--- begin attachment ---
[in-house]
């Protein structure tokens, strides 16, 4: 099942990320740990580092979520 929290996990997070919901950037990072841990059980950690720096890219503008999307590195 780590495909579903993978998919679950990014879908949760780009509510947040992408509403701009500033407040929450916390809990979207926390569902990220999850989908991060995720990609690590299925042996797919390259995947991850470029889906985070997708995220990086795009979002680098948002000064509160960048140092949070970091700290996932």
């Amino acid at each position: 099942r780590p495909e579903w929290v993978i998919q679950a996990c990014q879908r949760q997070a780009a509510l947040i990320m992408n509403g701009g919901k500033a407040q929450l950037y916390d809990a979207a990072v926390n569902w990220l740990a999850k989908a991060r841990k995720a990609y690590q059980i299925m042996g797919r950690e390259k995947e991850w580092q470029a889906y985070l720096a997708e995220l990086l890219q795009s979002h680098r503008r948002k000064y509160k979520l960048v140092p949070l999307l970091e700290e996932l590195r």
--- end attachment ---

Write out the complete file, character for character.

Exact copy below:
[in-house]
């Protein structure tokens, strides 16, 4: 099942990320740990580092979520 929290996990997070919901950037990072841990059980950690720096890219503008999307590195 780590495909579903993978998919679950990014879908949760780009509510947040992408509403701009500033407040929450916390809990979207926390569902990220999850989908991060995720990609690590299925042996797919390259995947991850470029889906985070997708995220990086795009979002680098948002000064509160960048140092949070970091700290996932």
């Amino acid at each position: 099942r780590p495909e579903w929290v993978i998919q679950a996990c990014q879908r949760q997070a780009a509510l947040i990320m992408n509403g701009g919901k500033a407040q929450l950037y916390d809990a979207a990072v926390n569902w990220l740990a999850k989908a991060r841990k995720a990609y690590q059980i299925m042996g797919r950690e390259k995947e991850w580092q470029a889906y985070l720096a997708e995220l990086l890219q795009s979002h680098r503008r948002k000064y509160k979520l960048v140092p949070l999307l970091e700290e996932l590195r």